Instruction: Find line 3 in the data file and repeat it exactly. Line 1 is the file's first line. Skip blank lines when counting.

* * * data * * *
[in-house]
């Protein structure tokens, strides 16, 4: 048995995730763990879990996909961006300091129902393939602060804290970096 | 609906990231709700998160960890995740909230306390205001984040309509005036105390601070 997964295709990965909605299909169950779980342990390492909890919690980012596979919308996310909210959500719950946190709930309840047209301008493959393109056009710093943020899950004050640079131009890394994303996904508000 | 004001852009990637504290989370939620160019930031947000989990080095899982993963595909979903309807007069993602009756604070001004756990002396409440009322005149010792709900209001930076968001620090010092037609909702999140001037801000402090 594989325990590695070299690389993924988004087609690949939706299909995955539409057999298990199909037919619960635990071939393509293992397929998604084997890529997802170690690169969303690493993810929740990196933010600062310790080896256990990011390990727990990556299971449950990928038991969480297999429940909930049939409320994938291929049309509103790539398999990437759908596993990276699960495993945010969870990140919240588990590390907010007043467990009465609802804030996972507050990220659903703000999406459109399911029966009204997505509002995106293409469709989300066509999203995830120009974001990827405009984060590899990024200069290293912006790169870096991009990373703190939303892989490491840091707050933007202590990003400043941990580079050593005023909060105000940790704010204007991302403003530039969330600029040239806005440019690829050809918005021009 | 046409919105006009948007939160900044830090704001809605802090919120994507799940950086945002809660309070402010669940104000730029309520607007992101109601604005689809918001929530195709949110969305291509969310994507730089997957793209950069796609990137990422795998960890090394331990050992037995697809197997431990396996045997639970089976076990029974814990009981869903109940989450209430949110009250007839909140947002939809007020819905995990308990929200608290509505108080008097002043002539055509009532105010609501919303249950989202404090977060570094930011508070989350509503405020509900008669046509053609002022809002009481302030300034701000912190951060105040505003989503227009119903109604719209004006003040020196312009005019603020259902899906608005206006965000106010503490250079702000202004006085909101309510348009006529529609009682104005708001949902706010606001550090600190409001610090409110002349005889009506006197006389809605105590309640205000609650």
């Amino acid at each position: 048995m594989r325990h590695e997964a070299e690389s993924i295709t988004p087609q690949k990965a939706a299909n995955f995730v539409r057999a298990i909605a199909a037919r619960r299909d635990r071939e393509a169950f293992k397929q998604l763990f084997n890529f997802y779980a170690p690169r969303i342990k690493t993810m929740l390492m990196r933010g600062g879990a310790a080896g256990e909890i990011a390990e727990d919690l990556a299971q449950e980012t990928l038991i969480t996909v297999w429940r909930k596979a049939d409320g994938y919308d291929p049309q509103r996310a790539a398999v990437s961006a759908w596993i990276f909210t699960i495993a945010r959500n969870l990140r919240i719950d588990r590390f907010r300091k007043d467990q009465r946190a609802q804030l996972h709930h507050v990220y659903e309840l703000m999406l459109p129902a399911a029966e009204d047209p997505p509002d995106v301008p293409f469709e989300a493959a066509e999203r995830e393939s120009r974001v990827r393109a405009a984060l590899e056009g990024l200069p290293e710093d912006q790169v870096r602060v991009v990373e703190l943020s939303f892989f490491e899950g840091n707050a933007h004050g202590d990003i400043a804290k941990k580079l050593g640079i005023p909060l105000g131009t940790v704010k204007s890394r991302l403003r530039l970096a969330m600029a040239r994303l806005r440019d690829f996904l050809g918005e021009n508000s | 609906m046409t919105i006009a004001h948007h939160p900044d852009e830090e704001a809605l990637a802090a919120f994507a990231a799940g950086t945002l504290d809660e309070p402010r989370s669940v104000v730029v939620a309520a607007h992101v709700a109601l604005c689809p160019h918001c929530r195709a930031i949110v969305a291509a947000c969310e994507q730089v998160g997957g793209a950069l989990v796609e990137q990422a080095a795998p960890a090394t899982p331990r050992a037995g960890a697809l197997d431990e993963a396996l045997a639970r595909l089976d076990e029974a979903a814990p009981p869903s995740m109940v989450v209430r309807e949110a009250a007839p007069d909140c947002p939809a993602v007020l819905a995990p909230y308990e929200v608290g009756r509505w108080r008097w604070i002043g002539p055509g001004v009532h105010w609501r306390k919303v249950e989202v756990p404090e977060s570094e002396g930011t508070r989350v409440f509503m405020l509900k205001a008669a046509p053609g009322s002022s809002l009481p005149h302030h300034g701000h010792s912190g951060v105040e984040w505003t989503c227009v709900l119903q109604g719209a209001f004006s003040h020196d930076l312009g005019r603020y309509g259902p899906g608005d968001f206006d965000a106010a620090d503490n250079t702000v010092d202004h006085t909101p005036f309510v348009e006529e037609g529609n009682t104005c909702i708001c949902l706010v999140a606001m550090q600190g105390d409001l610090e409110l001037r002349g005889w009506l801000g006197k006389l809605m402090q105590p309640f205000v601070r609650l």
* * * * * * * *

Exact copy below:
């Amino acid at each position: 048995m594989r325990h590695e997964a070299e690389s993924i295709t988004p087609q690949k990965a939706a299909n995955f995730v539409r057999a298990i909605a199909a037919r619960r299909d635990r071939e393509a169950f293992k397929q998604l763990f084997n890529f997802y779980a170690p690169r969303i342990k690493t993810m929740l390492m990196r933010g600062g879990a310790a080896g256990e909890i990011a390990e727990d919690l990556a299971q449950e980012t990928l038991i969480t996909v297999w429940r909930k596979a049939d409320g994938y919308d291929p049309q509103r996310a790539a398999v990437s961006a759908w596993i990276f909210t699960i495993a945010r959500n969870l990140r919240i719950d588990r590390f907010r300091k007043d467990q009465r946190a609802q804030l996972h709930h507050v990220y659903e309840l703000m999406l459109p129902a399911a029966e009204d047209p997505p509002d995106v301008p293409f469709e989300a493959a066509e999203r995830e393939s120009r974001v990827r393109a405009a984060l590899e056009g990024l200069p290293e710093d912006q790169v870096r602060v991009v990373e703190l943020s939303f892989f490491e899950g840091n707050a933007h004050g202590d990003i400043a804290k941990k580079l050593g640079i005023p909060l105000g131009t940790v704010k204007s890394r991302l403003r530039l970096a969330m600029a040239r994303l806005r440019d690829f996904l050809g918005e021009n508000s | 609906m046409t919105i006009a004001h948007h939160p900044d852009e830090e704001a809605l990637a802090a919120f994507a990231a799940g950086t945002l504290d809660e309070p402010r989370s669940v104000v730029v939620a309520a607007h992101v709700a109601l604005c689809p160019h918001c929530r195709a930031i949110v969305a291509a947000c969310e994507q730089v998160g997957g793209a950069l989990v796609e990137q990422a080095a795998p960890a090394t899982p331990r050992a037995g960890a697809l197997d431990e993963a396996l045997a639970r595909l089976d076990e029974a979903a814990p009981p869903s995740m109940v989450v209430r309807e949110a009250a007839p007069d909140c947002p939809a993602v007020l819905a995990p909230y308990e929200v608290g009756r509505w108080r008097w604070i002043g002539p055509g001004v009532h105010w609501r306390k919303v249950e989202v756990p404090e977060s570094e002396g930011t508070r989350v409440f509503m405020l509900k205001a008669a046509p053609g009322s002022s809002l009481p005149h302030h300034g701000h010792s912190g951060v105040e984040w505003t989503c227009v709900l119903q109604g719209a209001f004006s003040h020196d930076l312009g005019r603020y309509g259902p899906g608005d968001f206006d965000a106010a620090d503490n250079t702000v010092d202004h006085t909101p005036f309510v348009e006529e037609g529609n009682t104005c909702i708001c949902l706010v999140a606001m550090q600190g105390d409001l610090e409110l001037r002349g005889w009506l801000g006197k006389l809605m402090q105590p309640f205000v601070r609650l």